LEAD Scholars are also the most likely to use their experiences to return to their own or other historically excluded communities to engage in nonprofit or other work that improves the lives of those who live there.

“This is a group of students who wants to give back, wants the training, the preparation, the mentoring, yet has the least resources in terms of family financial support to be able to do those things,” Benders said. “Helping them with that is a really critical piece.”

By Shannon Murphy Fennie, Assistant Dean of Students, The University of Scranton

Frequently, I ask students why they chose The University of Scranton. Unfailingly, they mention the strong sense of community, proximity to family and friends, wide array of majors offered, or amazing food on campus. Many will also share how their Scranton education is transformational. However, for one group of students, their Scranton education is not just personally transformative, but life-changing for their entire family.

First-generation college students (sometimes referred to as “first-gen” students) are the first in their family to attend a four-year college or university in the U.S. First-gen students make up 22 percent of the undergraduate student body at Scranton. To meet the diverse needs of our first-gen students and foster their success at Scranton, we launched the THR1VE program in 2019. In the spirit of cura personalis, THR1VE programming celebrates and supports first-generation students throughout their time at the University.

The University of Scranton joined with colleges across the country to celebrate National First-Generation College Student Day. From left are Shannon Murphy Fennie, assistant dean of students, and GU1DE peer mentors Kayla Abcede and Ashley Walker. (All photos courtesy The University of Scranton)


THR1VE focuses on three pillars: understanding and celebrating the first-generation identity; connecting students to resources; and celebrating students’ successes. Programming builds upon the diverse experiences and perspectives first-generation students bring to the college community. First-gen students are typically smart, resilient, and determined, experienced in overcoming hurdles and handling challenges. THR1VE focuses on augmenting students’ strengths while filling in gaps where they may need assistance to successfully navigate their college experience.

Celebrating the First-Generation Identity

Research suggests that common barriers to success in college for first-generation students include the lack of social capital on campus; navigating the often-complex higher education systems; balancing high academic expectations and family obligations; and battling imposter syndrome. The first pillar of THR1VE focuses on building a community for first-gen students and helping them to see that they are not alone on campus. To support this effort, office door identifiers are distributed so that students can see which faculty and staff identify as first-gen or first-gen advocates and are committed to supporting them. These markers proudly adorn offices throughout campus so that our first-generation students know they are never alone.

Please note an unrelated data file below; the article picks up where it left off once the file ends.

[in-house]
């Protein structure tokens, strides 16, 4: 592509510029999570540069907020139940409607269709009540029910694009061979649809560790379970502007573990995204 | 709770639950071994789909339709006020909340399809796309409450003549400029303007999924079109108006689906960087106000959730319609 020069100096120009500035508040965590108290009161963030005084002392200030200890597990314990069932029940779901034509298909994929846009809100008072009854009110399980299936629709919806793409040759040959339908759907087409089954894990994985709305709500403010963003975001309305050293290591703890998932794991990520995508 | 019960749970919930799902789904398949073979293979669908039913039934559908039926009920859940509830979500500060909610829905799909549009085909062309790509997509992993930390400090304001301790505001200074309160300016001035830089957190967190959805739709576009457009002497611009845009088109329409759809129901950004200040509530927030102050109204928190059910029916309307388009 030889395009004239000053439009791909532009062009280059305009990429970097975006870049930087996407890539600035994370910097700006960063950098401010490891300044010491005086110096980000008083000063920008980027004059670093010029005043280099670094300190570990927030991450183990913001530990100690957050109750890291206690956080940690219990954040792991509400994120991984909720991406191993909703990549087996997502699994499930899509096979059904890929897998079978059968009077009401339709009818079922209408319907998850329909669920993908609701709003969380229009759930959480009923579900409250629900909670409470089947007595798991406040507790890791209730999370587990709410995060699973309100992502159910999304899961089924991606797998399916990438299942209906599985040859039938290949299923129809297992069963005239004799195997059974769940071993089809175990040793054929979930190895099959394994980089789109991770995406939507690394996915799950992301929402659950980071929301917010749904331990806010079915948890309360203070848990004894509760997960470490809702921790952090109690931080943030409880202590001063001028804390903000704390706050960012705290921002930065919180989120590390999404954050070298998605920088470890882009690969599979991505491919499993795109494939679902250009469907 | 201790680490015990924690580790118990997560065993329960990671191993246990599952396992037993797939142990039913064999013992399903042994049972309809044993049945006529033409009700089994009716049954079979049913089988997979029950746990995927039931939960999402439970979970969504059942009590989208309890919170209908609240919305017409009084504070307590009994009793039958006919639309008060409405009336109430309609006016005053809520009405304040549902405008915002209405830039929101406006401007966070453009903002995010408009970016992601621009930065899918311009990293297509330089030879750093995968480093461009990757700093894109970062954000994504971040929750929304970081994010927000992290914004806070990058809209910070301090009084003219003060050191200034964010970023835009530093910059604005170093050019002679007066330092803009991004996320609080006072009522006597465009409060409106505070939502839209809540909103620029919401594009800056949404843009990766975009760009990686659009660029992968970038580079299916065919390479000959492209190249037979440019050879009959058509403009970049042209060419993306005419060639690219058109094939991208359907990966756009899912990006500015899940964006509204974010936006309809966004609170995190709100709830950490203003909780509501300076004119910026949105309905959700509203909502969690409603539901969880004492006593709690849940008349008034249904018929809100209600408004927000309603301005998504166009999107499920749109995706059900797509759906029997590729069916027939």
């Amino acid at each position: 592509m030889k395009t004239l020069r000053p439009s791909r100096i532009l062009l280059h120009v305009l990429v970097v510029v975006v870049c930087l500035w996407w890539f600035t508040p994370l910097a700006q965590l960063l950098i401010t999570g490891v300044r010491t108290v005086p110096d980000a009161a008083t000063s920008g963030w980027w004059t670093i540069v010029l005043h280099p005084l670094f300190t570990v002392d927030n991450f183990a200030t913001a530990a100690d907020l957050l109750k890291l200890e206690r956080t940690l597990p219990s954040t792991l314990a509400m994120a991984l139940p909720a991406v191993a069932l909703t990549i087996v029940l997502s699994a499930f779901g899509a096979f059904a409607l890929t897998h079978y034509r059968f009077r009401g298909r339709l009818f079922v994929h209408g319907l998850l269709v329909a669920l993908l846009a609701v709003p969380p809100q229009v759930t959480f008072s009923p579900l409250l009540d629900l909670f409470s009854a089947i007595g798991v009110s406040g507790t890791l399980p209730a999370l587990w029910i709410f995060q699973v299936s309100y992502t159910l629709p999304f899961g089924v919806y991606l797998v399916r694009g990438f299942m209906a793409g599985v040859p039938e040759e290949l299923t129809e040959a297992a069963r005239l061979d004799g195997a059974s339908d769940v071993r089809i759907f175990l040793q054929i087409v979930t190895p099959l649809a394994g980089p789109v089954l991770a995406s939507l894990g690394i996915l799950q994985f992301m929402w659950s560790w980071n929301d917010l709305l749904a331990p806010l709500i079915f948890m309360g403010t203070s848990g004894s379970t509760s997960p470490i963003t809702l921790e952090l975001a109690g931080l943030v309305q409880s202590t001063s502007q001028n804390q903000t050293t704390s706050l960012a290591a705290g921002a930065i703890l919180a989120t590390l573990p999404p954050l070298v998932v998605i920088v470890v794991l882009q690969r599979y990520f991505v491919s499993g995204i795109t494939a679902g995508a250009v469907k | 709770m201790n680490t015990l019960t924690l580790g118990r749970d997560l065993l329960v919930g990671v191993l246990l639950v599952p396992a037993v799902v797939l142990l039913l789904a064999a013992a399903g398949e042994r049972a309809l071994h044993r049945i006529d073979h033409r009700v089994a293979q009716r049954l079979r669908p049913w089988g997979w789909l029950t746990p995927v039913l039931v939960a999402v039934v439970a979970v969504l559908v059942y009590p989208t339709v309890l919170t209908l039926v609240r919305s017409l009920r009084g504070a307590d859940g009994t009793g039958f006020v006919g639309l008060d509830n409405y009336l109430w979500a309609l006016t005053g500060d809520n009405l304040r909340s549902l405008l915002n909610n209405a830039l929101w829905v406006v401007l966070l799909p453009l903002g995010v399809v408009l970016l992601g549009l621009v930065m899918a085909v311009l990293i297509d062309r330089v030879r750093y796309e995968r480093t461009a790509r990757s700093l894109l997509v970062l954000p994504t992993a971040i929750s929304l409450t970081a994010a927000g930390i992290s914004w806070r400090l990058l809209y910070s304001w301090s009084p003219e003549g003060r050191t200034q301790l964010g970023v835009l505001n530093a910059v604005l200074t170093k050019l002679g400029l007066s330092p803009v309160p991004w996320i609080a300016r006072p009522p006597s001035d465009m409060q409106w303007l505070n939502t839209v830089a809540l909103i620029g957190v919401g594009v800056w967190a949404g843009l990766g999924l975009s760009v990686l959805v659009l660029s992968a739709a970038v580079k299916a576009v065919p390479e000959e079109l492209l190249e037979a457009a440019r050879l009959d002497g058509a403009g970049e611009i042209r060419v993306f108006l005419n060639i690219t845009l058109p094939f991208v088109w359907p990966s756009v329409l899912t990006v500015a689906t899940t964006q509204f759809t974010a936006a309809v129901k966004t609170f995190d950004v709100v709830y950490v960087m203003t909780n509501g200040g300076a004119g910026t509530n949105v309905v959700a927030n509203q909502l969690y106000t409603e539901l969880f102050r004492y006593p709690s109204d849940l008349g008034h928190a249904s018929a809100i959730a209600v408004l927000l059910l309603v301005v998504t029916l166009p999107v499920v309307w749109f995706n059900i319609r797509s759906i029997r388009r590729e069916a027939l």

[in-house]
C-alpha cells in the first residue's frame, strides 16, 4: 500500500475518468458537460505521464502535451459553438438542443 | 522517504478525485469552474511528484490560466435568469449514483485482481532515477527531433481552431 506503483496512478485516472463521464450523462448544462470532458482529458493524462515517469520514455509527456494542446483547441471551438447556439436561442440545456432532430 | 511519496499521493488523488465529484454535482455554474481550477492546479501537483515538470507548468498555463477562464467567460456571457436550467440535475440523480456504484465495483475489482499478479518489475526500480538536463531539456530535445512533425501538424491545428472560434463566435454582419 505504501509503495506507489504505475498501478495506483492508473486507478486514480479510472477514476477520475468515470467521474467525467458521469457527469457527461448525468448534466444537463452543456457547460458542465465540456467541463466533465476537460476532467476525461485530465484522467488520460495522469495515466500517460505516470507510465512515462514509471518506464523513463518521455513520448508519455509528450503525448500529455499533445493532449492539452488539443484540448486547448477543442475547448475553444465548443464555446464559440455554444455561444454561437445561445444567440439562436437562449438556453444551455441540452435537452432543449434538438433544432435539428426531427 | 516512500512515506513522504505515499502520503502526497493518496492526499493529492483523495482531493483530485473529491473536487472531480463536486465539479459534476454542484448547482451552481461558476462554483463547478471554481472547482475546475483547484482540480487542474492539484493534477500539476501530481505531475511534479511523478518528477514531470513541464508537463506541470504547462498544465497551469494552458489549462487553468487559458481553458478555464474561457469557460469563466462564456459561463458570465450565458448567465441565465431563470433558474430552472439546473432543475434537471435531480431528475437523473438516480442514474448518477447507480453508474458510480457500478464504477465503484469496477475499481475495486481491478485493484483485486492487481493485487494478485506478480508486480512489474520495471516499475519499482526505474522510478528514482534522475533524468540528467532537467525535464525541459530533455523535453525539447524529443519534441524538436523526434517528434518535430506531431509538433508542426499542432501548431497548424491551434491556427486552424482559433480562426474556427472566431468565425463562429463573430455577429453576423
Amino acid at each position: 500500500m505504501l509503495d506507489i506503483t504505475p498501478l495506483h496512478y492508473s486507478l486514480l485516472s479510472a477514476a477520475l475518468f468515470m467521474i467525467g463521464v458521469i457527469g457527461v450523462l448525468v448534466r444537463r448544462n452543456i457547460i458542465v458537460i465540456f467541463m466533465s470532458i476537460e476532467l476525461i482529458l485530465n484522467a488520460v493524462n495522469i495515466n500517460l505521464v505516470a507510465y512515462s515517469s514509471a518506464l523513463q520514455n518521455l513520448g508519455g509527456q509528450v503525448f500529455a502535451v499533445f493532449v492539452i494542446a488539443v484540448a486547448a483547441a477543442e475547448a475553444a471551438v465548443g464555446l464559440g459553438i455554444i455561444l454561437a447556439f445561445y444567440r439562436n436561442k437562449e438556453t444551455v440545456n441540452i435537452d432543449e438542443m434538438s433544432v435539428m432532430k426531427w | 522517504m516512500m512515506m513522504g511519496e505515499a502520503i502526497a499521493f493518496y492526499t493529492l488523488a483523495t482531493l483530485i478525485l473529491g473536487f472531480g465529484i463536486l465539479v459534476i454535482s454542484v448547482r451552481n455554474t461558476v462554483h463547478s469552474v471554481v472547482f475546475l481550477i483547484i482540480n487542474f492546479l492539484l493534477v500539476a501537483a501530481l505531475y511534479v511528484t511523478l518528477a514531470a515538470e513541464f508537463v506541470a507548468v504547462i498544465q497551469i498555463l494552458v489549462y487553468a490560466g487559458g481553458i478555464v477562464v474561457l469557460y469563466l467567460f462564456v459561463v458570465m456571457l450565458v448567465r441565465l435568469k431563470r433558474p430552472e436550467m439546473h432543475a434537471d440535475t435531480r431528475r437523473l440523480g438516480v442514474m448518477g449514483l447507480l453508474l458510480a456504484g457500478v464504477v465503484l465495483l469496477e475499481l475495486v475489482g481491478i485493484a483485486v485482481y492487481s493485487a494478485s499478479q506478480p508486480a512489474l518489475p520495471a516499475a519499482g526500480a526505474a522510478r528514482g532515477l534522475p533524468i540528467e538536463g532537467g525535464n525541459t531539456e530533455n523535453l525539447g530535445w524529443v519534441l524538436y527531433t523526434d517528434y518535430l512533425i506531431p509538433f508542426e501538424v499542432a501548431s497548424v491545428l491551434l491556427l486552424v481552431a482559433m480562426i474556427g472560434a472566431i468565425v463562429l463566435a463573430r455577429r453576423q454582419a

Another tool designed to help students is our “How to Speak Scranton” jargon decoder. Data from our first-gen students showed that the acronyms used on campus were often confusing, and first-generation students were not sure where to go for assistance in understanding campus language. We created the jargon decoder and offered it through our Orientation app so that students could have the same access to the language of our campus to feel included right from the start. Parents and guardians also have access to the decoder through the Orientation app and website to allow students and their supporters to speak the same language when talking about their experience at the University.

Connecting to Resources

Through our first-generation needs assessment conducted in late 2018, we learned that a struggle to connect with resources was a significant concern. Students spoke to being overwhelmed with information at New Student Orientation, but then not remembering where to go for assistance once classes were underway. Now, the THR1VE monthly newsletter scaffolds student resources based on the time of the academic year and the class year of the student. For example, the October newsletters focus on tutoring services, imposter syndrome and wellness resources for first-year and sophomore students, and on career development, internships and financial wellness for juniors and seniors. We find that providing students with appropriate resources just prior to their needing the information reduces stress and allows students to navigate the systems independently. Topics are selected by the THR1VE Advisory Board, which is made up of a cross-representation of first-generation students representing all class years and all our colleges.